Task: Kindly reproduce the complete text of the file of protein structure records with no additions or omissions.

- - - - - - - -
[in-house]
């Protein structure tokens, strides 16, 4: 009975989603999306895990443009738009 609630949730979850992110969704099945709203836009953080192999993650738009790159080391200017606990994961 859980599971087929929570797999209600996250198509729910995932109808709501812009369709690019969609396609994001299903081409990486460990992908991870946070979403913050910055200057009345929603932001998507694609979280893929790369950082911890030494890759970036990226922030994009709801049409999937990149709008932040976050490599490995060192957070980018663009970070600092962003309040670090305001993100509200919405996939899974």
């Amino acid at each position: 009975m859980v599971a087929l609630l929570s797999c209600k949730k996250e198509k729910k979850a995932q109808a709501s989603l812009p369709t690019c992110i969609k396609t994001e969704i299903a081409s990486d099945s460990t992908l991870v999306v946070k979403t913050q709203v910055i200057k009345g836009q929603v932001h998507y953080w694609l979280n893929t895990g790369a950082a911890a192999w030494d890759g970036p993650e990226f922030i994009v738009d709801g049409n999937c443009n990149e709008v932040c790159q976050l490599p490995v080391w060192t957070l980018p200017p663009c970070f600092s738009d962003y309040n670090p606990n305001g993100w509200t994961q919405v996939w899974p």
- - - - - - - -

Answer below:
[in-house]
């Protein structure tokens, strides 16, 4: 009975989603999306895990443009738009 609630949730979850992110969704099945709203836009953080192999993650738009790159080391200017606990994961 859980599971087929929570797999209600996250198509729910995932109808709501812009369709690019969609396609994001299903081409990486460990992908991870946070979403913050910055200057009345929603932001998507694609979280893929790369950082911890030494890759970036990226922030994009709801049409999937990149709008932040976050490599490995060192957070980018663009970070600092962003309040670090305001993100509200919405996939899974």
């Amino acid at each position: 009975m859980v599971a087929l609630l929570s797999c209600k949730k996250e198509k729910k979850a995932q109808a709501s989603l812009p369709t690019c992110i969609k396609t994001e969704i299903a081409s990486d099945s460990t992908l991870v999306v946070k979403t913050q709203v910055i200057k009345g836009q929603v932001h998507y953080w694609l979280n893929t895990g790369a950082a911890a192999w030494d890759g970036p993650e990226f922030i994009v738009d709801g049409n999937c443009n990149e709008v932040c790159q976050l490599p490995v080391w060192t957070l980018p200017p663009c970070f600092s738009d962003y309040n670090p606990n305001g993100w509200t994961q919405v996939w899974p």